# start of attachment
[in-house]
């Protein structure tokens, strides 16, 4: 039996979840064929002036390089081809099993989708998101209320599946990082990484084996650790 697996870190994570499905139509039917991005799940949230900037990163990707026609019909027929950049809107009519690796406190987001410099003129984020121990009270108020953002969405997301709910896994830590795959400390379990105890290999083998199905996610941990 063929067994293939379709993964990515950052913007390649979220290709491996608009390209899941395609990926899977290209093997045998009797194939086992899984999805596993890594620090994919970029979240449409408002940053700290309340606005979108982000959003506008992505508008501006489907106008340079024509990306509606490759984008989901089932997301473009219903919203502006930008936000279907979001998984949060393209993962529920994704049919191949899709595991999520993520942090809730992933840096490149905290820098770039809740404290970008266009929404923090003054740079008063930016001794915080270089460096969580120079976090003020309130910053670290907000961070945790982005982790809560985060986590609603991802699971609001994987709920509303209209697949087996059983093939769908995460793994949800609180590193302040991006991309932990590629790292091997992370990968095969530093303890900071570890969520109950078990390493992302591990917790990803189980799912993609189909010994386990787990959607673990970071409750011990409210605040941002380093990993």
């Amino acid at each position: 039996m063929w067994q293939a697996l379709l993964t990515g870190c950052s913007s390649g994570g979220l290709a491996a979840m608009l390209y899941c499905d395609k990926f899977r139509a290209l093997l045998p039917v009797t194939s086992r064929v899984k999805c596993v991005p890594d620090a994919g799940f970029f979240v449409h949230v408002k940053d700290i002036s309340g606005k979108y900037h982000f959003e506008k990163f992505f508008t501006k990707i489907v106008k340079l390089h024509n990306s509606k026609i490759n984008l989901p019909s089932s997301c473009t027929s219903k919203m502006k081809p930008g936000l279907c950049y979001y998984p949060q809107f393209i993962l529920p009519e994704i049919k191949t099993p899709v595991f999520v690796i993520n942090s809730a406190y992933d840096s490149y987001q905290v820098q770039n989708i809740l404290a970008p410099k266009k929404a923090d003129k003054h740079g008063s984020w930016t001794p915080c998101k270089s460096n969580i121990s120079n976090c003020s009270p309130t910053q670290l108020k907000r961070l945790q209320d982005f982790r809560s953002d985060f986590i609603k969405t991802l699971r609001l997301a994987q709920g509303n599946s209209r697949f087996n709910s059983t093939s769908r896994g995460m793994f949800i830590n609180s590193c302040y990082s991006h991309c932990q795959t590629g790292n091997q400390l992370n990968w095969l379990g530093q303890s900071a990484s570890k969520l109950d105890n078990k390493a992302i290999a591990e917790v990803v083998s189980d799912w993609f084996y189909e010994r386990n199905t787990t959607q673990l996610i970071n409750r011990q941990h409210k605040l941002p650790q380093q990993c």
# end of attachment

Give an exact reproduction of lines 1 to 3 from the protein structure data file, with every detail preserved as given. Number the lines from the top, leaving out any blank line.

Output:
[in-house]
């Protein structure tokens, strides 16, 4: 039996979840064929002036390089081809099993989708998101209320599946990082990484084996650790 697996870190994570499905139509039917991005799940949230900037990163990707026609019909027929950049809107009519690796406190987001410099003129984020121990009270108020953002969405997301709910896994830590795959400390379990105890290999083998199905996610941990 063929067994293939379709993964990515950052913007390649979220290709491996608009390209899941395609990926899977290209093997045998009797194939086992899984999805596993890594620090994919970029979240449409408002940053700290309340606005979108982000959003506008992505508008501006489907106008340079024509990306509606490759984008989901089932997301473009219903919203502006930008936000279907979001998984949060393209993962529920994704049919191949899709595991999520993520942090809730992933840096490149905290820098770039809740404290970008266009929404923090003054740079008063930016001794915080270089460096969580120079976090003020309130910053670290907000961070945790982005982790809560985060986590609603991802699971609001994987709920509303209209697949087996059983093939769908995460793994949800609180590193302040991006991309932990590629790292091997992370990968095969530093303890900071570890969520109950078990390493992302591990917790990803189980799912993609189909010994386990787990959607673990970071409750011990409210605040941002380093990993």
């Amino acid at each position: 039996m063929w067994q293939a697996l379709l993964t990515g870190c950052s913007s390649g994570g979220l290709a491996a979840m608009l390209y899941c499905d395609k990926f899977r139509a290209l093997l045998p039917v009797t194939s086992r064929v899984k999805c596993v991005p890594d620090a994919g799940f970029f979240v449409h949230v408002k940053d700290i002036s309340g606005k979108y900037h982000f959003e506008k990163f992505f508008t501006k990707i489907v106008k340079l390089h024509n990306s509606k026609i490759n984008l989901p019909s089932s997301c473009t027929s219903k919203m502006k081809p930008g936000l279907c950049y979001y998984p949060q809107f393209i993962l529920p009519e994704i049919k191949t099993p899709v595991f999520v690796i993520n942090s809730a406190y992933d840096s490149y987001q905290v820098q770039n989708i809740l404290a970008p410099k266009k929404a923090d003129k003054h740079g008063s984020w930016t001794p915080c998101k270089s460096n969580i121990s120079n976090c003020s009270p309130t910053q670290l108020k907000r961070l945790q209320d982005f982790r809560s953002d985060f986590i609603k969405t991802l699971r609001l997301a994987q709920g509303n599946s209209r697949f087996n709910s059983t093939s769908r896994g995460m793994f949800i830590n609180s590193c302040y990082s991006h991309c932990q795959t590629g790292n091997q400390l992370n990968w095969l379990g530093q303890s900071a990484s570890k969520l109950d105890n078990k390493a992302i290999a591990e917790v990803v083998s189980d799912w993609f084996y189909e010994r386990n199905t787990t959607q673990l996610i970071n409750r011990q941990h409210k605040l941002p650790q380093q990993c």